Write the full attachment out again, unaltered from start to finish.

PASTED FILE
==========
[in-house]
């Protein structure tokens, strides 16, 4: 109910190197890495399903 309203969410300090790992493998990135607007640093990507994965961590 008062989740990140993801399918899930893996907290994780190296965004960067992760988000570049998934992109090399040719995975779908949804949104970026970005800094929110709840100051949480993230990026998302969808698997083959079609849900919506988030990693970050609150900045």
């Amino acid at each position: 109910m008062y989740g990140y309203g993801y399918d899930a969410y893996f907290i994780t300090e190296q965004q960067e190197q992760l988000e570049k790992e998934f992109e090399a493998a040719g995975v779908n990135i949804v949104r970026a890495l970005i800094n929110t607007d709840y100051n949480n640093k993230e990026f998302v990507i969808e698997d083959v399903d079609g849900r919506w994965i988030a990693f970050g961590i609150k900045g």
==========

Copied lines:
[in-house]
């Protein structure tokens, strides 16, 4: 109910190197890495399903 309203969410300090790992493998990135607007640093990507994965961590 008062989740990140993801399918899930893996907290994780190296965004960067992760988000570049998934992109090399040719995975779908949804949104970026970005800094929110709840100051949480993230990026998302969808698997083959079609849900919506988030990693970050609150900045």
């Amino acid at each position: 109910m008062y989740g990140y309203g993801y399918d899930a969410y893996f907290i994780t300090e190296q965004q960067e190197q992760l988000e570049k790992e998934f992109e090399a493998a040719g995975v779908n990135i949804v949104r970026a890495l970005i800094n929110t607007d709840y100051n949480n640093k993230e990026f998302v990507i969808e698997d083959v399903d079609g849900r919506w994965i988030a990693f970050g961590i609150k900045g």